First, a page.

China’s economy expanded at a moderate pace in the final month of the year, supported by better business sentiment, easing factory inflation pressures and faster car sales. However the slumping property sector and slowing external demand are clouding the outlook for the world’s second-largest economy.

That’s the outlook from Bloomberg’s aggregate index of eight early indicators for this month. The overall number stayed unchanged in December, indicating the economy is still improving at a stable pace, but there are mixed signals from some of the real-time economic data.

Export strength likely continued in December, with South Korean exports—a bellwether for global trade—expected to record a double-digit gain. However, the pace may slow from November due to shipping bottlenecks and the outlook for 2022 is less clear as it will be harder to sustain the record-breaking expansion of this year.

“The pressure on stabilizing foreign trade in 2022 is not small,” China’s Commerce Minister Wang Wentao said in an interview with state-run Xinhua News Agency published Monday. China’s trade will face a number of risks and challenges, including slowing external demand, raising raw-material prices, and high freight and labor costs, he said.

The performance of export-oriented small businesses improving further during the month due to robust export orders, according to a survey of more than 500 firms by Standard Chartered Plc. But the companies are uncertain about the outlook for sales and production in the next three months, Ding Shuang, Standard Chartered’s chief economist for Greater China and North Asia, wrote in a report accompanying the survey.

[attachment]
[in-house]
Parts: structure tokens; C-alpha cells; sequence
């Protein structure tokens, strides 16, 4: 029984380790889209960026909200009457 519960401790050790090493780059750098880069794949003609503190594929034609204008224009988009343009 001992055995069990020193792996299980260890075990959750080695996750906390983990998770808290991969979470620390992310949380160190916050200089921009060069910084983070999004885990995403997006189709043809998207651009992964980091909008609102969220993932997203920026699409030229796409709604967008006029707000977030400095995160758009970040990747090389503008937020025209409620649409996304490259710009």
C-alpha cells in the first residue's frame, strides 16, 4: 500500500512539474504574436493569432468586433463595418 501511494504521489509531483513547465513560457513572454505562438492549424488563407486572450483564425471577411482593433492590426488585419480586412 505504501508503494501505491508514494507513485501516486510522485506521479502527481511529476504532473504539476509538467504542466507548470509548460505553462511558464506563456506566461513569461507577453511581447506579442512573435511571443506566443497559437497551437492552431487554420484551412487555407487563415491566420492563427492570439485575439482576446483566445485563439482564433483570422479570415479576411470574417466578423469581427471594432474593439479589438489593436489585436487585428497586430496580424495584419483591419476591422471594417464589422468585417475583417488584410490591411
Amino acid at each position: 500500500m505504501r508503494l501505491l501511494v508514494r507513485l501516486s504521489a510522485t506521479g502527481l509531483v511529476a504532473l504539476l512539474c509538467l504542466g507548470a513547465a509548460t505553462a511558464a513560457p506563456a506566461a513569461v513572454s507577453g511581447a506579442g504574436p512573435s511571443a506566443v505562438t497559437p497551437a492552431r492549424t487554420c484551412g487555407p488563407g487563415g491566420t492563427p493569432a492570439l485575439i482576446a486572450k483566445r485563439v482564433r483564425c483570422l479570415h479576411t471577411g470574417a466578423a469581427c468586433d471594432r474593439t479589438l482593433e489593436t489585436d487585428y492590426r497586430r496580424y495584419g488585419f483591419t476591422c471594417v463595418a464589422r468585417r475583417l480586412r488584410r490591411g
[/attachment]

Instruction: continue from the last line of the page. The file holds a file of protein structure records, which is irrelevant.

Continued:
External demand normalized and domestic demand improved, according to the report, with new orders accelerating and finished goods inventory falling.

Home sales in China’s four tier-one cities continued to fall in December, even as authorities try to prevent a hard landing of the sector. Small real-estate firms were hit hard by the regulatory crackdown, the survey showed, with the sub-index for real-estate SMEs plunging to 48.6 from 57.6 in November.

Factory-gate inflation showed some signs of easing this month, with a set of data tracked by Bloomberg Economics slowing from a peak after speeding up for three straight months.

In what is usually an indicator of strong construction demand, steel rebar inventory dropped. The construction sub-index of the Standard Chartered survey also rose higher, possibly reflecting an acceleration of local government spending despite the cold weather.

However, construction demand has been week recently due to the housing market issues and slow spending on infrastructure, and a campaign to cut steel output could also be a factor in the shrinking stocks of rebar. Although some analysts expect steel output to rise marginally in December, the government’s desire to curb pollution during the upcoming Winter Olympics will put a cap on any increase.